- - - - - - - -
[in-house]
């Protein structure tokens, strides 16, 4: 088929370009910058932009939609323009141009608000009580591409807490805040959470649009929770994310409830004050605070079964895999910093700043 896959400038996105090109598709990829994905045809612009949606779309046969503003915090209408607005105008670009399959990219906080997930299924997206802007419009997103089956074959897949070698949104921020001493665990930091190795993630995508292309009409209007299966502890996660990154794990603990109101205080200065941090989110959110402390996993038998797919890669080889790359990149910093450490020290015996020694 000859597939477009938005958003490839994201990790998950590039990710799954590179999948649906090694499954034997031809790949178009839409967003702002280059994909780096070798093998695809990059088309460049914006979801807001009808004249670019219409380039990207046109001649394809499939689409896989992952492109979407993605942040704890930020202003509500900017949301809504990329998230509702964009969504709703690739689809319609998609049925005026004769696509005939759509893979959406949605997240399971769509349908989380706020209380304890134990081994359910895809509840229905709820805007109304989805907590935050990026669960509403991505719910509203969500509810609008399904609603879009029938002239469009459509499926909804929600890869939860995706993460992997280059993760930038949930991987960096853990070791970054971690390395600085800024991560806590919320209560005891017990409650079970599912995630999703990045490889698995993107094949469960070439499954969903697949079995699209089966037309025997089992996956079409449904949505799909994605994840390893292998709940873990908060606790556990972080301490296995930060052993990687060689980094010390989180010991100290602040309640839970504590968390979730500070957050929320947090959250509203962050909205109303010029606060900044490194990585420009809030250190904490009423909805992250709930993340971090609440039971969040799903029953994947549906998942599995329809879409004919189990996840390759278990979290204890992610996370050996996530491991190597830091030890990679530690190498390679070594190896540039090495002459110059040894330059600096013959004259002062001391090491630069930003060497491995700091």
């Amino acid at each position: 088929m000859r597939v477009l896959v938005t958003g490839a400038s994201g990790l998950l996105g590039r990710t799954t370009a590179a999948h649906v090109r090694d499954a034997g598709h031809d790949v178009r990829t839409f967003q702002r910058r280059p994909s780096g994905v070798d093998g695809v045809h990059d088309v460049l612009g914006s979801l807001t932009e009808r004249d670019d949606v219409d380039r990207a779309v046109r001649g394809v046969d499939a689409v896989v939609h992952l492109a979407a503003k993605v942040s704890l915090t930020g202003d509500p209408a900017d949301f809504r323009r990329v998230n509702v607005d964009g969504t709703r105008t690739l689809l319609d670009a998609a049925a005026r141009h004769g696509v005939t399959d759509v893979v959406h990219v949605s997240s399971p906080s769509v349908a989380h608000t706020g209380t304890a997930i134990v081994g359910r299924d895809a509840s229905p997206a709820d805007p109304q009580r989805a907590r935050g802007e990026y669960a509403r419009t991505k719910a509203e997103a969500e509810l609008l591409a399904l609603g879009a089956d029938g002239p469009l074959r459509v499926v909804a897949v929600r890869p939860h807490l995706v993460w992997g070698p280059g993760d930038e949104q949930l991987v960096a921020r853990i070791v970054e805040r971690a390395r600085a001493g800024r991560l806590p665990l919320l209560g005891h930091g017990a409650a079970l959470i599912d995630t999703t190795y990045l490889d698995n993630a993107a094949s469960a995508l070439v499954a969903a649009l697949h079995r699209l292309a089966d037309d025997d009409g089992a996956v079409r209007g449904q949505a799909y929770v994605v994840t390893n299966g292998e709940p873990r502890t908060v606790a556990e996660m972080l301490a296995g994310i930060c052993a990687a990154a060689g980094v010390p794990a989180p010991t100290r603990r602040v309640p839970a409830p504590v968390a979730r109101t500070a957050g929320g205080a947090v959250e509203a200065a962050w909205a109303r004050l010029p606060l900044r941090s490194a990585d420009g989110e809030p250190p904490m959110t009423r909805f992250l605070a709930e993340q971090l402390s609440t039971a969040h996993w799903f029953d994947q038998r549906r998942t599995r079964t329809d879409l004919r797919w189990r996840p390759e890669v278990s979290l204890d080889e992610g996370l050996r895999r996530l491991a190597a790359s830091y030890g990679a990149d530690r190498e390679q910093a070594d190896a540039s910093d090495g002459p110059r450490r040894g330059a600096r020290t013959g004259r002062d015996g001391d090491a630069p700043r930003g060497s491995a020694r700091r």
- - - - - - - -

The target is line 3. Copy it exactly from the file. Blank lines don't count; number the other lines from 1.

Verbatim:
């Amino acid at each position: 088929m000859r597939v477009l896959v938005t958003g490839a400038s994201g990790l998950l996105g590039r990710t799954t370009a590179a999948h649906v090109r090694d499954a034997g598709h031809d790949v178009r990829t839409f967003q702002r910058r280059p994909s780096g994905v070798d093998g695809v045809h990059d088309v460049l612009g914006s979801l807001t932009e009808r004249d670019d949606v219409d380039r990207a779309v046109r001649g394809v046969d499939a689409v896989v939609h992952l492109a979407a503003k993605v942040s704890l915090t930020g202003d509500p209408a900017d949301f809504r323009r990329v998230n509702v607005d964009g969504t709703r105008t690739l689809l319609d670009a998609a049925a005026r141009h004769g696509v005939t399959d759509v893979v959406h990219v949605s997240s399971p906080s769509v349908a989380h608000t706020g209380t304890a997930i134990v081994g359910r299924d895809a509840s229905p997206a709820d805007p109304q009580r989805a907590r935050g802007e990026y669960a509403r419009t991505k719910a509203e997103a969500e509810l609008l591409a399904l609603g879009a089956d029938g002239p469009l074959r459509v499926v909804a897949v929600r890869p939860h807490l995706v993460w992997g070698p280059g993760d930038e949104q949930l991987v960096a921020r853990i070791v970054e805040r971690a390395r600085a001493g800024r991560l806590p665990l919320l209560g005891h930091g017990a409650a079970l959470i599912d995630t999703t190795y990045l490889d698995n993630a993107a094949s469960a995508l070439v499954a969903a649009l697949h079995r699209l292309a089966d037309d025997d009409g089992a996956v079409r209007g449904q949505a799909y929770v994605v994840t390893n299966g292998e709940p873990r502890t908060v606790a556990e996660m972080l301490a296995g994310i930060c052993a990687a990154a060689g980094v010390p794990a989180p010991t100290r603990r602040v309640p839970a409830p504590v968390a979730r109101t500070a957050g929320g205080a947090v959250e509203a200065a962050w909205a109303r004050l010029p606060l900044r941090s490194a990585d420009g989110e809030p250190p904490m959110t009423r909805f992250l605070a709930e993340q971090l402390s609440t039971a969040h996993w799903f029953d994947q038998r549906r998942t599995r079964t329809d879409l004919r797919w189990r996840p390759e890669v278990s979290l204890d080889e992610g996370l050996r895999r996530l491991a190597a790359s830091y030890g990679a990149d530690r190498e390679q910093a070594d190896a540039s910093d090495g002459p110059r450490r040894g330059a600096r020290t013959g004259r002062d015996g001391d090491a630069p700043r930003g060497s491995a020694r700091r």